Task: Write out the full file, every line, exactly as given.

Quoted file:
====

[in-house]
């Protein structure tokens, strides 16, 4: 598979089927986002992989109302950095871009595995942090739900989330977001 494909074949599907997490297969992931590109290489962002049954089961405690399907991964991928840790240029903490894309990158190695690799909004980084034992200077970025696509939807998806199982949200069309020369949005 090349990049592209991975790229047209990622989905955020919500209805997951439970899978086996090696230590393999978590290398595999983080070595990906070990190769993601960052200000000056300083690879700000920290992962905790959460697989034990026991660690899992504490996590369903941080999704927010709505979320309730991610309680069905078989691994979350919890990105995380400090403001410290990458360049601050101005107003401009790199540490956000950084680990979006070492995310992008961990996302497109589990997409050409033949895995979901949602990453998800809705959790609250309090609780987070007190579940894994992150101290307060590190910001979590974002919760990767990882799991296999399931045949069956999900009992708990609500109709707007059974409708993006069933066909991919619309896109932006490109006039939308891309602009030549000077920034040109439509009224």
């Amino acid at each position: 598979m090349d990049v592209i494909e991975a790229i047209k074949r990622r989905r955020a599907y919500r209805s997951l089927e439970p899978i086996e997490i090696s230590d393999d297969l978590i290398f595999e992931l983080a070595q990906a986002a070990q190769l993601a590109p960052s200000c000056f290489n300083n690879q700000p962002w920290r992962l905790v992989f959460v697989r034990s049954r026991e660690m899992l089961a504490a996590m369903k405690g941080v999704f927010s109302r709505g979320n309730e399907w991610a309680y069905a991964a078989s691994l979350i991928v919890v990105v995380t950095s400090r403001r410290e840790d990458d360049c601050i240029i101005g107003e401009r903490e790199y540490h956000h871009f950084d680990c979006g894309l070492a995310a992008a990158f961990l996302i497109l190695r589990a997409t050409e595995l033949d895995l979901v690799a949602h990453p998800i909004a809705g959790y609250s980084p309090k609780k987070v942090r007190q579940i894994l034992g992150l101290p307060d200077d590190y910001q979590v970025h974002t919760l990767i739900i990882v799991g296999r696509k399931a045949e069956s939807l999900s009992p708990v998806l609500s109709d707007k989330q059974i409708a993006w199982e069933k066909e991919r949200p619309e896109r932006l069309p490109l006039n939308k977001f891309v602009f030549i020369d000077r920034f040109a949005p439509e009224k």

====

[in-house]
């Protein structure tokens, strides 16, 4: 598979089927986002992989109302950095871009595995942090739900989330977001 494909074949599907997490297969992931590109290489962002049954089961405690399907991964991928840790240029903490894309990158190695690799909004980084034992200077970025696509939807998806199982949200069309020369949005 090349990049592209991975790229047209990622989905955020919500209805997951439970899978086996090696230590393999978590290398595999983080070595990906070990190769993601960052200000000056300083690879700000920290992962905790959460697989034990026991660690899992504490996590369903941080999704927010709505979320309730991610309680069905078989691994979350919890990105995380400090403001410290990458360049601050101005107003401009790199540490956000950084680990979006070492995310992008961990996302497109589990997409050409033949895995979901949602990453998800809705959790609250309090609780987070007190579940894994992150101290307060590190910001979590974002919760990767990882799991296999399931045949069956999900009992708990609500109709707007059974409708993006069933066909991919619309896109932006490109006039939308891309602009030549000077920034040109439509009224």
């Amino acid at each position: 598979m090349d990049v592209i494909e991975a790229i047209k074949r990622r989905r955020a599907y919500r209805s997951l089927e439970p899978i086996e997490i090696s230590d393999d297969l978590i290398f595999e992931l983080a070595q990906a986002a070990q190769l993601a590109p960052s200000c000056f290489n300083n690879q700000p962002w920290r992962l905790v992989f959460v697989r034990s049954r026991e660690m899992l089961a504490a996590m369903k405690g941080v999704f927010s109302r709505g979320n309730e399907w991610a309680y069905a991964a078989s691994l979350i991928v919890v990105v995380t950095s400090r403001r410290e840790d990458d360049c601050i240029i101005g107003e401009r903490e790199y540490h956000h871009f950084d680990c979006g894309l070492a995310a992008a990158f961990l996302i497109l190695r589990a997409t050409e595995l033949d895995l979901v690799a949602h990453p998800i909004a809705g959790y609250s980084p309090k609780k987070v942090r007190q579940i894994l034992g992150l101290p307060d200077d590190y910001q979590v970025h974002t919760l990767i739900i990882v799991g296999r696509k399931a045949e069956s939807l999900s009992p708990v998806l609500s109709d707007k989330q059974i409708a993006w199982e069933k066909e991919r949200p619309e896109r932006l069309p490109l006039n939308k977001f891309v602009f030549i020369d000077r920034f040109a949005p439509e009224k």